YMCA Operation Backpack will launch a month-long school supply drive on Tuesday, July 11 at the Houston Texans YMCA, 5202 Griggs Road. There, a group of 150 children will hand-pick supplies and stuff their own backpacks, creating an opportunity for interviews, photos and B roll from 11 a.m. to 1 p.m.

It’s easy to make donations from July 11-August 11:

  • Make a monetary donation or purchase pre-packaged school supplies and a backpack at any participating H-E-B at the checkout stand. Your donation will directly support your local YMCA.
  • Text the word SCHOOL to 91999 to make a monetary donation.
  • Visit org to make a monetary donation.
  • Visit org for a list of school supplies if you wish to purchase them individually. Supplies and backpacks can be dropped off at any YMCA or at designated sites specified on the YMCA website.

Partners of YMCA Operation Backpack are: ABC13/KTRK-TV, 89.3 KSBJ and H-E-B. Sponsors include: Kidde/The Home Depot, CITGO, The UPS Store Houston locations, Shoe Carnival and Greater Houston Honda Dealers.

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By Sarah Wilson, Texas A&M University College of Architecture

COLLEGE STATION, July 5, 2017 — Outside a pop-up medical clinic in Webb County, Texas, a wide-eyed woman stood in shocked silence, suddenly able to see the world in sharp focus for the first time after receiving a pair of glasses from Operation Health and Wellness, a Texas A&M Colonias Program collaboration with the U.S. Army Reserve and Navy to bring hundreds of low-income community residents necessary and no cost health services.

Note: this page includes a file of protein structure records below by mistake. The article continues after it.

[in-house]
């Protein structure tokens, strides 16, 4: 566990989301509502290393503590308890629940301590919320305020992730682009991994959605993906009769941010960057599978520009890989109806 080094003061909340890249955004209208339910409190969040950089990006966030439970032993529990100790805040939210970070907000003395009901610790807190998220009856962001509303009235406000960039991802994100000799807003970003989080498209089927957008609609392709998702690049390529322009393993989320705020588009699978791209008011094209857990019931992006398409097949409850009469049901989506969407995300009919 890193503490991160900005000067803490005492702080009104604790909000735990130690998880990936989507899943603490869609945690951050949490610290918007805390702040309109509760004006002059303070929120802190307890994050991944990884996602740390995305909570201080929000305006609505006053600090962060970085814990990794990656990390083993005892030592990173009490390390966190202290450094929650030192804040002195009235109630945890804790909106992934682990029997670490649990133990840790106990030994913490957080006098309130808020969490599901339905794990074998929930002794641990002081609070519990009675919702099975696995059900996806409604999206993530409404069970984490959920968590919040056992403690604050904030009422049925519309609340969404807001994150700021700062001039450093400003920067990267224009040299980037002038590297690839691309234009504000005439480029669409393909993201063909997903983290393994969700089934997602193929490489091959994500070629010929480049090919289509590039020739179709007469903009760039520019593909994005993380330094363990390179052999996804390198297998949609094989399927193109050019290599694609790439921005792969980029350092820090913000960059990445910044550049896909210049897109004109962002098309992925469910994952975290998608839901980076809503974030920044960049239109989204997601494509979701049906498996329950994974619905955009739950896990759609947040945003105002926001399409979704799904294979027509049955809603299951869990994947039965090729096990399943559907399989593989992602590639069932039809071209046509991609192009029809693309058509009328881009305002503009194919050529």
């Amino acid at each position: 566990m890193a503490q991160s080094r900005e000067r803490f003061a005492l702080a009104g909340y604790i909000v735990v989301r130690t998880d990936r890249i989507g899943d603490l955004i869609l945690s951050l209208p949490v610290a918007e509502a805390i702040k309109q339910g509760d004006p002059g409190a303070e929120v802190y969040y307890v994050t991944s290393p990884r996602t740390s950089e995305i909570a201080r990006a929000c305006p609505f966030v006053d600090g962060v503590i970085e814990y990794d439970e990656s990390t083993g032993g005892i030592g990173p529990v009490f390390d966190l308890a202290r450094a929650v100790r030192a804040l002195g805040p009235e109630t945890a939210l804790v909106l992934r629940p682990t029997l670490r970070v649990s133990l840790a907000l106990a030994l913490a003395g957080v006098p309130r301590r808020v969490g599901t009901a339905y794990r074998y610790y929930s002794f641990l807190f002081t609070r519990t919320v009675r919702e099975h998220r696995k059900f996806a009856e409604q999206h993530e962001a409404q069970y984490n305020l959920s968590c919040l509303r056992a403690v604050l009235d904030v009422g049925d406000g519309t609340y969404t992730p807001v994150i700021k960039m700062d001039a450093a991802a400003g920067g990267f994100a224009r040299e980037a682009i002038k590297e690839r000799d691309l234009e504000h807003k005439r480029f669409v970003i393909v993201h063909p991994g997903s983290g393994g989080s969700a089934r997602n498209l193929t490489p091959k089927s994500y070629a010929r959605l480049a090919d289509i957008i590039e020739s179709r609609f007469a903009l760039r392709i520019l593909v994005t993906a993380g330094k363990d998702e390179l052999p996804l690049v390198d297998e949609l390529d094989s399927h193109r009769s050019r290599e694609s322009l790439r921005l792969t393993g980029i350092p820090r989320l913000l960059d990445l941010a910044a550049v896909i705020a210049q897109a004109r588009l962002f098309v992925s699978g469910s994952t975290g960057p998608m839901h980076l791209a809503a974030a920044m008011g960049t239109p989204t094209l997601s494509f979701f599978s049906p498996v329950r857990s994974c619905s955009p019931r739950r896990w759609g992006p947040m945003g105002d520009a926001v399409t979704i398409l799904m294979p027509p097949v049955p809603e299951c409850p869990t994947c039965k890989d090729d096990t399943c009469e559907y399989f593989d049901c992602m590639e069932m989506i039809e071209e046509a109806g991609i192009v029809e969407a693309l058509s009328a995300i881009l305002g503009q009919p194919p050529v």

Even the most basic health care is often too costly for inhabitants of South Texas colonias — impoverished, relatively undeveloped villages on the U.S. side of the Texas-Mexico border.

Operation Health and Wellness, the first such Army-Navy collaboration with the Colonias Program, offered access to military doctors, nurses, opticians and personnel in the U.S. Army Reserve Center at Laredo Community College. The medical team included student volunteers from Texas A&M Corpus Christi College of Nursing and Health Sciences, Texas A&M International University, and Texas A&M Health Science Center who provided translation services and filled in as needed.

“I’ve never seen this much help for us before,” said Juanita Martinez, a 64-year-old Santa Teresita resident, who came in for an eye exam and reading glasses. “There are a lot of us who don’t have the means to pay for a doctor. If this could be done once a year, that would really help us a lot.”

The military personnel acted within the Department of Defense’s Innovative Readiness Training initiative, a civil-military program that builds mutually beneficial partnerships between U.S. communities and the DoD. In addition to providing help to local communities, the operation allows soldiers to train on equipment and spend time helping local people, according to U.S. Army Sgt. Ruben Carlos Solomon.

“I’ve done similar medical clinics in Iraq,” Solomon said. “The activity was a lot more dangerous there. Everyone here is very supportive. People from the area have brought food out and expressed their support for the program. It’s been a very positive experience.”

In addition to medical check-ups, eye exams and dental work, the medical teams have also been able to identify potential future health problems and advise patients on how to avoid or treat them.

“One resident came in for just a checkup and one of the doctors detected a heart murmur,” said Oscar J. Muñoz, Colonias Program director. “He was referred to a nearby clinic for further examination. To know this project saved a life, and possibly many others is the greatest reward we can have.”